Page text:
Boot was replaced and machine is up and running just fine. I asked what causes this. He said said something is causing the rubber to almost disintegrate. He demonstrated by stretching it and poking several holes in it with his finger. This is specifically near the existing hole. As he got away from it, i.e. towards the top of the boot, he couldn't stretch and pierce holes with his finger.

    Also noticed a ton of crud at the top section. Does everyone have this? I normally just wipe the bottom after each use. In the picture below, the boot has been removed and is on a table and I'm stretching open the top groove to expose the build up of "gunk", so ignore the orientation.

    I'll try to pay attention and see if it happens with the new one too, although it's really hard to view that area when it's in the machine especially with my bad back.

    Incidentally, the boot is made in Poland, not Germany.

  • scottie mom

    How old is the machine? you mention a “laundry rinse product” you use? I’m surprised the service tech didn’t have any ideas. Glad it’s fixed, but you’re right to find out what caused it. I have had my W1 just a year and a few months. No gunk and no visible wear to the boot.

    anoop thanked scottie mom
  • anoop

    The machine is a little over 4 years old. I run it almost every other day. I only started using the rinse product about a year ago, so the build up may have been from before that time.

  • delray33483

    what is the rinse product?

  • anoop

    Sonett Laundry Rinse.

    (Their website is awfully slow today.)

    Doe this mean in the worst case I could be getting 100% swirled water. :)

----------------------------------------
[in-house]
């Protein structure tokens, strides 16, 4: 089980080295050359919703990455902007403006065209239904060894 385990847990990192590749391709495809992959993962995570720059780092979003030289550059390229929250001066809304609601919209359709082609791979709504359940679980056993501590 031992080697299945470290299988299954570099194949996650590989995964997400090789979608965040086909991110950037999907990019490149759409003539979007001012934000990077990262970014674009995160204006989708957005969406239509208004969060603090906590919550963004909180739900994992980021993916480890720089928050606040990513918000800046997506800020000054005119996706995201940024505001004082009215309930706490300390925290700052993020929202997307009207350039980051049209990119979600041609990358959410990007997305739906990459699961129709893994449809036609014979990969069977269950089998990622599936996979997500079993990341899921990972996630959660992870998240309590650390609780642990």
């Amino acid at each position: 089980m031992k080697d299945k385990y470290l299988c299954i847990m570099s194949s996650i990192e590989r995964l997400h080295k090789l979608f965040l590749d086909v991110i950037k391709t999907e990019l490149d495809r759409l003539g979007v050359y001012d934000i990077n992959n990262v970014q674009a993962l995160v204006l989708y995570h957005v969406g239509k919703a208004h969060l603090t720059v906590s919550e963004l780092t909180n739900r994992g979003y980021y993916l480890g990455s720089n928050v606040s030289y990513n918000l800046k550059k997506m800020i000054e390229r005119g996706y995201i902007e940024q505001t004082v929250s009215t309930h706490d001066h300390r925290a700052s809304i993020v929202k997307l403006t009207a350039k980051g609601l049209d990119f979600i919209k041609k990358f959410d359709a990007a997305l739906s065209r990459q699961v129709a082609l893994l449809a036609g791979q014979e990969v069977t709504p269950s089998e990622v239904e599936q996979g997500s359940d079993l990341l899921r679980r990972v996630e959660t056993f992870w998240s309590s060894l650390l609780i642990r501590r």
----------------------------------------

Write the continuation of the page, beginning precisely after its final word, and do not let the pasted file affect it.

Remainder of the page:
• delray33483

    looks like a high percentage of citric acid and alcohol in there. I am no chemist but it seems that you are running a mini clean machine cycle every time you use that. Residual amounts are probably sitting in the boot and eating away at the boot material since it is soft at the bottom

    if you are concerned about residual detergent I would run and water extra rinse and just make sure that you are using the proper amount of detergent first.

  • anoop

    Interesting. I specifically showed the rinse to the repair person and he looked at the ingredients and said they are fine and they would not be the cause of eating away at the boot. He was very negative about detergents with enzymes.

    I also wipe the boot dry after each use.

    I have been using the rinse only for a year or so.

    I have since started using less detergent so at least for now there is no excessive sudsing.

  • delray33483

    if it was a hole then I would assume some sharp object that got caught in the laundry and then snagged the boot. If the material is soft (especially only at the bottom) , then I would look at chemistry.

    I have had a Miele since 2005 and no issues in the boot area (or anywhere else for that matter). My model was the last of the 220v builds

    Unless there is an overriding issue, I would stop using the rinse. Usually simpler is better.

  • anoop

    Actually repair guy was a able to puncture it with his finger in the areas around where the original hole was. He tried to do the same thing (puncture with finger) away from the hole but it didn't happen (this would be the side/top of the boot). If it was caused by a sharp object I would think he would not be able to puncture it with his finger.

    I don't know if it's fair to make comparison to a machine from 2005 because we are now in a modern economy where companies have figured out how to engineer the quality out of a product while it still looks identical to the old one.

    I started using the rinse because it was recommended by my towel manufacturer when I complained the towels were getting stiff. They went through how I was washing it (temp, cycle type, brand of detergent, etc.) and recommended the rinse. Using the rinse fixed the problem and in fact made all of my clothes feel a lot softer. I would not want to stop using the rinse unless I was also switching detergents to something known to rinse out more easily.

  • dadoes

    The rinse product anoop is using functions as a laundry sour ... it's slightly acidic to counteract the alkalinity of detergent.